J.D.C. Telis Story of American Jewish Relief Work Between Two World Wars
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J.D.C. Telis Story of American Jewish Relief Work Between Two World Wars

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The story of thirty years of American Jewish relief work in all parts of the world through the Joint Distribution Committee is told in a special publication issued here today by the J.D.C., giving facts and figures on the aid it has brought to millions of Jews between the two world wars.

Revealing that the J.D.C. has spent more than $150,000,000 during the thirty years of its existence, Paul Baerwald, chairman of the organization, points out that the story of the thirty years of J.D.C. activities contains “the barest record of an effort that must still go on – to save, to relieve, to heal, to restore.”

In addition to giving information on the sums collected and spent each year by the J.D.C. ever since the organization began functioning in 1914, the publication enumerates the countries where it operated and gives data as to the relief funds spent in each country. It also explains how the J.D.C. functions as “the world’s outstanding relief and welfare agency of and for Jews throughout the world.”

Its Emergency Administration Committee, the J.D.C. reports, meets formally at least once a week as the functioning arm of the executive committee, dealing with appropriations, cable appeals and decisions, cooperation with government agencies, and relations with other Jewish and non-Jewish bodies. Sustaining the Emergency Administration Committee is an executive committee of 36 who plan the wide program, consider and establish policy, review the decisions of the administrative committee and schedule the work ahead. This executive committee, which meets at least once a month, is the central authority of the Joint Distribution Committee.

The executive committee reports to the board of directors made up of 210 leaders in American Jewish life. The basic corporate body of the J.D.C. is the National Council whose 5,200 members are selected from the Jewish communities throughout the United States, with one-third of the membership up for election every year. “In this way there is a constant rotation of old and new forces to sustain the J.D.C.’s vitality and to register the evolving character of Jewish communal life,” the report points out.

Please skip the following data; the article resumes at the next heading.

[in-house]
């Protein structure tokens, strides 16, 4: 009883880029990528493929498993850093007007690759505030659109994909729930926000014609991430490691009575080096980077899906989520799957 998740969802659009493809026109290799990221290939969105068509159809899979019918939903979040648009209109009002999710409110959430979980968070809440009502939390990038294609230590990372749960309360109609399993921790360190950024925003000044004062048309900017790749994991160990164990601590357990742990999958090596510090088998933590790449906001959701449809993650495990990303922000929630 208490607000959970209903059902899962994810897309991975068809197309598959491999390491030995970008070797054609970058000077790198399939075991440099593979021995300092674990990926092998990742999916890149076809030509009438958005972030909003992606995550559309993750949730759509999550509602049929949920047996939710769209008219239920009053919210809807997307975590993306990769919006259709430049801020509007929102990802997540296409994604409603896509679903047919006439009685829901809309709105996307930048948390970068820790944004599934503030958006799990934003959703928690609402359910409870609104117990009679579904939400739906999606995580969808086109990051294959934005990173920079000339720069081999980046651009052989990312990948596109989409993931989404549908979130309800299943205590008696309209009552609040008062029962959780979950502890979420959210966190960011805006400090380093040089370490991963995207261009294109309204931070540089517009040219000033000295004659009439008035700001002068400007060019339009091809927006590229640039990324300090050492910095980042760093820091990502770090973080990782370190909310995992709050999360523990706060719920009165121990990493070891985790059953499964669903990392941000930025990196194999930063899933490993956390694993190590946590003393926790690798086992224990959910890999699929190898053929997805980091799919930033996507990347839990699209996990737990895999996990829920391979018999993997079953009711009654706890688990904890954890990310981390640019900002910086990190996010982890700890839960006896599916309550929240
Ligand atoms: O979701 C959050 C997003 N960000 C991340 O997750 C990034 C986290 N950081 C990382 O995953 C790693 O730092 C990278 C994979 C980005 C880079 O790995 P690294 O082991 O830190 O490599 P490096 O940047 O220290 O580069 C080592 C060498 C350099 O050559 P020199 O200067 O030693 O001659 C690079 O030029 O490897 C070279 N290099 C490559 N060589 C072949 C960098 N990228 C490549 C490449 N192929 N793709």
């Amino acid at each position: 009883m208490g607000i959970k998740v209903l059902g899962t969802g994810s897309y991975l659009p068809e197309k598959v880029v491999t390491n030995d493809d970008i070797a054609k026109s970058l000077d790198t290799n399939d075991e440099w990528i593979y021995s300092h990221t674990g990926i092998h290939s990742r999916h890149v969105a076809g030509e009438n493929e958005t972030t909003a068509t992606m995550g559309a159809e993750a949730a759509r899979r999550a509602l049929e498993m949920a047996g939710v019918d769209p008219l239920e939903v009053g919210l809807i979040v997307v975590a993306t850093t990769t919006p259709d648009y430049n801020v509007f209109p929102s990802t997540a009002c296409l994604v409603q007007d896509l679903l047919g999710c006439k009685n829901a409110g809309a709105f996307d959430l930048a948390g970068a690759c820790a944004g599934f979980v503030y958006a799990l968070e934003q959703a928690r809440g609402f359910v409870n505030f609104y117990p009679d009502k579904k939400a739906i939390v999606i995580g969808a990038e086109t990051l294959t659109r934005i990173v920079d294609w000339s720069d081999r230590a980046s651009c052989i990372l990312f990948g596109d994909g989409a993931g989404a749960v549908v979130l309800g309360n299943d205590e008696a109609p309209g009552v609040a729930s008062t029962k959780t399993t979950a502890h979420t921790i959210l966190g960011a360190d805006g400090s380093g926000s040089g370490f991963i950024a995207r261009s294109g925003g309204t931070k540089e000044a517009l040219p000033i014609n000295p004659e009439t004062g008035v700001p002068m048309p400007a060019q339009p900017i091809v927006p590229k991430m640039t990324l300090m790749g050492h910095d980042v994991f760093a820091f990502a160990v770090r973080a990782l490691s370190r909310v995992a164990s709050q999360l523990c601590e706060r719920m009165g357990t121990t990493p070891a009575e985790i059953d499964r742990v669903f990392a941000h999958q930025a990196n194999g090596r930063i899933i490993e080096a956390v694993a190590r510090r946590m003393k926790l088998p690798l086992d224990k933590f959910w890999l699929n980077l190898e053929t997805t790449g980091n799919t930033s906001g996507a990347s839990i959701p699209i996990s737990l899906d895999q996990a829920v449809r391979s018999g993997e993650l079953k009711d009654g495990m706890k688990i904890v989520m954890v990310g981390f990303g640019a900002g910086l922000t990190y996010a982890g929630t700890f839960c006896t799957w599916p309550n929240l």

The needs of the Joint Distribution Committee in the immediate future are outlined in the report by Joseph C. Hyman, executive vice-chairman of the organization, in a 8-point program. The J.D.C., Mr. Hyman says, must continue to beer the responsibility for:

1. Extending emergency relief to the several thousand Jews still under enemy control where J.D.C. relief, the only major source of aid, stands between life and death;

2. Continuation of relief for refugees who found temporary havens in neutral countries;

3. Continuation of aid in transporting refugees from temporary neutral havens to Palestine and other countries;

4. Aiding Jewish nationals in enemy and ex-enemy countries who were never displaced or who returned to their homes immediately after liberation, e.g., Roumania, Bulgaria.

5. Emergency aid to Jews in liberated countries pending the organization of assistance by UNRRA which operates only by invitation of the respective national governments and approval of the military.

6. Cooperation with UNRRA by lending J.D.C. personnel with experience and knowledge of Jews and by offering forms of supplementary relief to meet special needs of Jews who were everywhere singled out for harsh treatment and suffered more than most people.

7. Immediate assistance in the reviving of Jewish communal, religious and welfare institutions, medical, child care training and economic aid, which were completely destroyed by Axis occupants and which are indispensable to the effective restoration of Jewish communal life, a task which UNRRA can under no circumstances essume.

8. Cooperation with governmental and inter-governmental agencies, to plan for assistance in the long-run economic reconstruction of Jewish life and aid in the resettlement of those who cannot return to their former homes.

“This is the burden for American Jews who have created and sustained the J.D.C. as an all-embracing global agency for rescue, relief and reconstruction,” Mr. Hyman points out.

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